• The Minister of Ministrations

    Monica Black

    Spring 2018

    Part I: Reading Signs


    How can we explain Bruno Gröning’s explosive impact in post-World War II Germany, like a bolt out of the blue? People waited in the rain for days to catch a glimpse of him, prostrated themselves in supplication before him, tried to buy his bathwater, and believed he could raise the dead. What freighted his appearance with such intense outpourings of emotion? Had he emerged at any other moment, he might have remained a simple lay healer. He would have developed a local following, treated the sick in his community, and had no wider influence. Instead, he was hailed as a messiah. The secular imagination fails before scenes like those that greeted Gröning.


    Bruno Gröning, cover of Der Spiegel newsmagazine, summer 1949.


    One thing seems certain. His arrival would never have been so dramatic had it not been preceded by years of spiritual insecurity and wave after wave of apocalyptic rumors—an especially fervent round of which was just culminating as he shambled onto history’s stage in the spring of 1949. Suddenly, end-time rumors were replaced by extraordinary reports of a different variety: a pious man of the people was healing the sick and helping the ailing. According to the rumors, Gröning had been sent by God, the forerunner of some final unveiling. To appreciate the magnitude of the reverberations he unleashed, we have to return to the war, and the kinds of questions it raised in some Germans’ minds—questions that, once posed, would never stop being asked.

    One day in July 1942, townspeople in Lemgo, in Westphalia, gathered to watch their elderly Jewish neighbors report for deportation. Some among the spectators warned that the nation was inviting divine wrath, treating old people that way. It was not a popular point of view, but there it was. At least for some, the way the war was being carried out—a merciless campaign that swept even the elderly into its vortex—presented spiritual dangers: the possibility that God would punish Germany, or that the war itself was a punishment. Though Germans as a group remained largely indifferent to their Jewish fellow citizens’ fate, some worried about retribution, and during the catastrophic latter stages of WWII, many wondered what was coming next. “Germans mixed anxieties about their culpability with a sense of their own victimhood,” writes Nicholas Stargardt. People found themselves listening to available hypotheses, sorting through possible outcomes. Nearly everyone got into the business of predicting the future, and became adept in reading signs.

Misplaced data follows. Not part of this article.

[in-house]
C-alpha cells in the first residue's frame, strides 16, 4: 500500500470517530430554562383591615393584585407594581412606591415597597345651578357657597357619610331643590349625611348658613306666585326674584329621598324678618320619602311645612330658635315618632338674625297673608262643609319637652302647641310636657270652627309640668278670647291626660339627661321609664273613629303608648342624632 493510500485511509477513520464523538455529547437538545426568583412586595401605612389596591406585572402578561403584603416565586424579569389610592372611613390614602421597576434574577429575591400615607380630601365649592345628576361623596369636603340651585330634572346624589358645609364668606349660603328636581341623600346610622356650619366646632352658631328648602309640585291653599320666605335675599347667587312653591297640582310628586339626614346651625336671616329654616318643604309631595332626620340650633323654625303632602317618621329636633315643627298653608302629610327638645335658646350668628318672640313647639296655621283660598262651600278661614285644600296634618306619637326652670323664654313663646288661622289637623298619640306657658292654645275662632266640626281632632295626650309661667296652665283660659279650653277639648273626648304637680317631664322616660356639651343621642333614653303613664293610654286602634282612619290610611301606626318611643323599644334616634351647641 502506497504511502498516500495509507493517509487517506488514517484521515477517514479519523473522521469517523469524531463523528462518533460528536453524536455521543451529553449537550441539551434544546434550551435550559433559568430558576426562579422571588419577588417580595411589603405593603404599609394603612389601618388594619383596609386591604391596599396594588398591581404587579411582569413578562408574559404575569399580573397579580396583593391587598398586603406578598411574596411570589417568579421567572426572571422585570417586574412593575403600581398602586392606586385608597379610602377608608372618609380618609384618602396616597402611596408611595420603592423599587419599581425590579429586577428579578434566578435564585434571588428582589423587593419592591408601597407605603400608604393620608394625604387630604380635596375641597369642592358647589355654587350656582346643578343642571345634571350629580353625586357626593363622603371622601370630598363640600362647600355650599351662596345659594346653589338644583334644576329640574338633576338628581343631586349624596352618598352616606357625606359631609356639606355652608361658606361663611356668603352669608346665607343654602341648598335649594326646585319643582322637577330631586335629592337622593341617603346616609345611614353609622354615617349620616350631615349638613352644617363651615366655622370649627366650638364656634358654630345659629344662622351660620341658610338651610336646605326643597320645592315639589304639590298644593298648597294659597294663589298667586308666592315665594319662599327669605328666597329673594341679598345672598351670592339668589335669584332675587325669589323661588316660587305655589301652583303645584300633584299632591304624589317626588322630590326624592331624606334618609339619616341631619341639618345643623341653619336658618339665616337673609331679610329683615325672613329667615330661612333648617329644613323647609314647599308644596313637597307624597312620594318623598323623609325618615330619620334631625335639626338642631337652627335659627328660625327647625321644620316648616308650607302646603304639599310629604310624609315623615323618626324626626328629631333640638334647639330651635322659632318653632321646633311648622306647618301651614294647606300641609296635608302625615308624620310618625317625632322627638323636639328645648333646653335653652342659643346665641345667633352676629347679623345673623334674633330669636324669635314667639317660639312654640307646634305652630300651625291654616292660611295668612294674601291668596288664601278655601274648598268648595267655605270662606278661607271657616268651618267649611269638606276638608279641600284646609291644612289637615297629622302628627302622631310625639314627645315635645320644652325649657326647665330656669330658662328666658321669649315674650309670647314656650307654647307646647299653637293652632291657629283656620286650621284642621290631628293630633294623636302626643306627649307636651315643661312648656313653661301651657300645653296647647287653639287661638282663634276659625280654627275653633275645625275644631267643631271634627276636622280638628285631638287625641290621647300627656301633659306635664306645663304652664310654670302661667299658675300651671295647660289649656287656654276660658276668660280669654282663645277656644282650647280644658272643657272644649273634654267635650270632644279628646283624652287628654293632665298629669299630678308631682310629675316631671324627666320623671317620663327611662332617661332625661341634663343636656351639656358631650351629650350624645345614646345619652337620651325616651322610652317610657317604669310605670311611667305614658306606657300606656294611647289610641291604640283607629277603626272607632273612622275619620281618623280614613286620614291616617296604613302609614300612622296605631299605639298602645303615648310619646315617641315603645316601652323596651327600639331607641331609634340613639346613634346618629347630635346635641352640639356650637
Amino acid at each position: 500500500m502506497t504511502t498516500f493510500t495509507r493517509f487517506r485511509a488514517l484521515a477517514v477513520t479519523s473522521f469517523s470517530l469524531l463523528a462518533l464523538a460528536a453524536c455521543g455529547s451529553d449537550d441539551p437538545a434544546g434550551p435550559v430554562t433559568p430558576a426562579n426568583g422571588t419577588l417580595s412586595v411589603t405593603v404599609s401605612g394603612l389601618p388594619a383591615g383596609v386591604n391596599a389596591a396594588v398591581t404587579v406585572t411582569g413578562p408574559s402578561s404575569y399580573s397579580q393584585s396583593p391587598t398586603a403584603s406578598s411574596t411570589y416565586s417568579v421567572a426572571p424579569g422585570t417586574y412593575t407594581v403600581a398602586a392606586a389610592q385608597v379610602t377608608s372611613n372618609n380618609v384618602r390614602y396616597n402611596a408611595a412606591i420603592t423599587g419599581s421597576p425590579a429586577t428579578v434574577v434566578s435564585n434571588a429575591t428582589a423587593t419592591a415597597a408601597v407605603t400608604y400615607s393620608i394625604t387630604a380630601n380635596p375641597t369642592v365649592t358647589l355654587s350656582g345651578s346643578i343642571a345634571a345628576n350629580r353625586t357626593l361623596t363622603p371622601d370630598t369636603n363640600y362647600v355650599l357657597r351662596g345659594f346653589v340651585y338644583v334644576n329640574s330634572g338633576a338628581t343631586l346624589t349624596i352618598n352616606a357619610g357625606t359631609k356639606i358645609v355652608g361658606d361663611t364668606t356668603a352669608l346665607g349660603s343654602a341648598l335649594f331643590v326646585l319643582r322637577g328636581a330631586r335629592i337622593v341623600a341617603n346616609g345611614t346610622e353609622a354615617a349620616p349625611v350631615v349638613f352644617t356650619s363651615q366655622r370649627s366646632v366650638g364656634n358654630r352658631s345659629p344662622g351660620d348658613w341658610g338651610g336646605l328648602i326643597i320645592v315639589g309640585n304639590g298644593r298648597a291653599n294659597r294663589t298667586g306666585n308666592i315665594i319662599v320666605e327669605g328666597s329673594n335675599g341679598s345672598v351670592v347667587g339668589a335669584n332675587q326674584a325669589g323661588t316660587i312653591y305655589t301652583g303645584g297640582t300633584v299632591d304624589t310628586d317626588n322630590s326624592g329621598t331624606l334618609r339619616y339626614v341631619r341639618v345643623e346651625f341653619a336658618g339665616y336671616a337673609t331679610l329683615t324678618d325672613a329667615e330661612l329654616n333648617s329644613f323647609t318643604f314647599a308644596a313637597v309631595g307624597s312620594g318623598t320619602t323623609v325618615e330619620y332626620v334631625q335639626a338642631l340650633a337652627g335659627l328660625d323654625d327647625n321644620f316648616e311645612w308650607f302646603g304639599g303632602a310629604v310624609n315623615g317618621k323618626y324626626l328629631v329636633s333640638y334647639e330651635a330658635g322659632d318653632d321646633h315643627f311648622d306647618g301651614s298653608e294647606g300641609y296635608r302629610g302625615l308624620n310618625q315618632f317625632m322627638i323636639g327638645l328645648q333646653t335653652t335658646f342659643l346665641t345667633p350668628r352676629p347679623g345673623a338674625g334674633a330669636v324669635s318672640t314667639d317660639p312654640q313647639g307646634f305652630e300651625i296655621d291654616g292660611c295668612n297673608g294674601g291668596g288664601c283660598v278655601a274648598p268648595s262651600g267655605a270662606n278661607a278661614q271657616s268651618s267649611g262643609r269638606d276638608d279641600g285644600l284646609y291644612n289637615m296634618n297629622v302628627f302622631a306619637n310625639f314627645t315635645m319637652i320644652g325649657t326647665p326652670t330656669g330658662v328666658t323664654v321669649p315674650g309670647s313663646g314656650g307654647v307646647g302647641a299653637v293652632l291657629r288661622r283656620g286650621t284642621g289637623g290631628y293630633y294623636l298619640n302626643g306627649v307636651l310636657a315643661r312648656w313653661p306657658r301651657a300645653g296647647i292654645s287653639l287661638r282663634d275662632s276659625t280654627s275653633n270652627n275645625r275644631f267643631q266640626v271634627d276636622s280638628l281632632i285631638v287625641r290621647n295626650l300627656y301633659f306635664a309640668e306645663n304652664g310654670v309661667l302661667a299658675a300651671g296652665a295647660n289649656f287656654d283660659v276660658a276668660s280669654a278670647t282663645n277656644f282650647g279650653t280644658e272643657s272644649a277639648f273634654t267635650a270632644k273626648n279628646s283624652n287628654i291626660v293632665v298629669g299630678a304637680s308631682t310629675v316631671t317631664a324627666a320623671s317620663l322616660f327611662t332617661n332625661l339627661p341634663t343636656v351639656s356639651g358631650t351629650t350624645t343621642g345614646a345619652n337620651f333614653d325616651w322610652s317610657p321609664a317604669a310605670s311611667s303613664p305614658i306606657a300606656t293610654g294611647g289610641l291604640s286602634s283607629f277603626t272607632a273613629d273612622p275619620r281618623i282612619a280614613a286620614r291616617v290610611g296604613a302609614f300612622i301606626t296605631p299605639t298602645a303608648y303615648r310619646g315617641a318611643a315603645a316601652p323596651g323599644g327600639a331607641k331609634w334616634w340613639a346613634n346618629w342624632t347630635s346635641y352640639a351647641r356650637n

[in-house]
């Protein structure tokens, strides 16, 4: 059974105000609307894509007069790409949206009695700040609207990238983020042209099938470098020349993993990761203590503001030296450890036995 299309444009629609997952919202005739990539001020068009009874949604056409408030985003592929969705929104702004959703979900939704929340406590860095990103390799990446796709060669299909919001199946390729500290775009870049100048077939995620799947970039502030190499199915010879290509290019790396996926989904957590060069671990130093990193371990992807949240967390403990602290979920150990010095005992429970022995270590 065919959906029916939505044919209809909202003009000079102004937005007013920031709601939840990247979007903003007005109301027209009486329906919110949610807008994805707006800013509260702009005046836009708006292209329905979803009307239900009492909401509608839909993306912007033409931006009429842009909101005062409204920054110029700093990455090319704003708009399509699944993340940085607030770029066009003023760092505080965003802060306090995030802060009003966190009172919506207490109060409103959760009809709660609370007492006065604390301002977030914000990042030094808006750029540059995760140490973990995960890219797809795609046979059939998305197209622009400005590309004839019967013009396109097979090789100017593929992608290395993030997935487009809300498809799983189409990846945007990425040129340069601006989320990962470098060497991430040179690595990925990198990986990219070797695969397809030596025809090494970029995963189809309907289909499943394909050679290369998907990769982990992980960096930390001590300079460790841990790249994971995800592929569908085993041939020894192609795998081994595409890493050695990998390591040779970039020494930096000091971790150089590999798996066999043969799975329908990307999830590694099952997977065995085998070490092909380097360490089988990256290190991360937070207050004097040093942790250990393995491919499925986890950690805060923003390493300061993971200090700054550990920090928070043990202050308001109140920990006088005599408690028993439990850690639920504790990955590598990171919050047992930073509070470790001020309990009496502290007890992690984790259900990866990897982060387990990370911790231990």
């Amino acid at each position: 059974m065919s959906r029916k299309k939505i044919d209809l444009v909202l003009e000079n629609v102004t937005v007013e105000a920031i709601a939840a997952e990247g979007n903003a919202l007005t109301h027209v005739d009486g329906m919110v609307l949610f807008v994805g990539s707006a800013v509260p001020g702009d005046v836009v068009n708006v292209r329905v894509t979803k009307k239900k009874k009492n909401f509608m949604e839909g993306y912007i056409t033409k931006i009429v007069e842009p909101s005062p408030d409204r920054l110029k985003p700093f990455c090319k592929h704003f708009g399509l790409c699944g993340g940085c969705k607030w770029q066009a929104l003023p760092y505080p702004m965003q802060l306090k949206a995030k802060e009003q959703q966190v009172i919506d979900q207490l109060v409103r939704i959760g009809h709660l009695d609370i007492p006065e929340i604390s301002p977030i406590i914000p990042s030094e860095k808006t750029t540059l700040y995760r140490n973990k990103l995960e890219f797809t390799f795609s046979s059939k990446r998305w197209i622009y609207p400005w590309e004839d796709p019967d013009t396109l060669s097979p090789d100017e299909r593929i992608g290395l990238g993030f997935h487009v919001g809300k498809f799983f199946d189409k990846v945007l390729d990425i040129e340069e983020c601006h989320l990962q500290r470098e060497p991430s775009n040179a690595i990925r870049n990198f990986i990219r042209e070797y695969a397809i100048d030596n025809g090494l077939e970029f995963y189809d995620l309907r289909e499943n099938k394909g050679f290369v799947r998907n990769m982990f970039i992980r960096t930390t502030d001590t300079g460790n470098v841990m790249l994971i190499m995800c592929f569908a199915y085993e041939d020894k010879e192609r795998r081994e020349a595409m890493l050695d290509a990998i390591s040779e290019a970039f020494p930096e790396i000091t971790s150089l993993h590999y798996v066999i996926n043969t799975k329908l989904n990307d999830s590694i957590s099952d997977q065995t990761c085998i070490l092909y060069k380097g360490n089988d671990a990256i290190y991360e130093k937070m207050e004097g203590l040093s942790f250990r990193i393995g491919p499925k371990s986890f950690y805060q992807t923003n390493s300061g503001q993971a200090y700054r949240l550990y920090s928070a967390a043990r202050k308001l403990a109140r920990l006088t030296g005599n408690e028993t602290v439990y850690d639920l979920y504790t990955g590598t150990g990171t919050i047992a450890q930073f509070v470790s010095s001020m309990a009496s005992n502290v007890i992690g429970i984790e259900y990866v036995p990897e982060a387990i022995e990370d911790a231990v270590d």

This pattern of mixing anxiety and self-pity, and of engaging in interpretive speculation, emerged after what Stargardt has argued was the turning point of the German war: the firebombing of Hamburg. For more than a week in late summer 1943, British and American bombers assaulted the city from the air. Thirty-four thousand people were killed and many sections of Germany’s second-largest city burned to the ground. The Allies called the campaign Operation Gomorrah, after the impenitent city razed by God in Genesis. Surely the Allies did not intend for the name to telegraph a message about methods or destructive capacity alone: “Gomorrah” was a claim about whose side God was on. It was prophecy. On some level, the Allies understood how to weaponize spiritual anxiety, understood that the war they were fighting was staggering not just in its scope, lethality, and tactics, but existentially and morally staggering, capable of provoking ancient fears of vengeful gods. “Our hometown is dying,” a pastor told his congregation after Hamburg’s bombing. “Should we accuse the Royal Air Force?” No, he concluded; it was not the enemy’s hand in play now, it was “His hand!”

    Monica Black is Associate Professor of History at the University of Tennessee, Knoxville. Her book, A Demon-Haunted Land: Witches, Wonder Doctors, and the Ghosts of the Past in Post-WWII Germany was published in 2020 by Metropolitan. 

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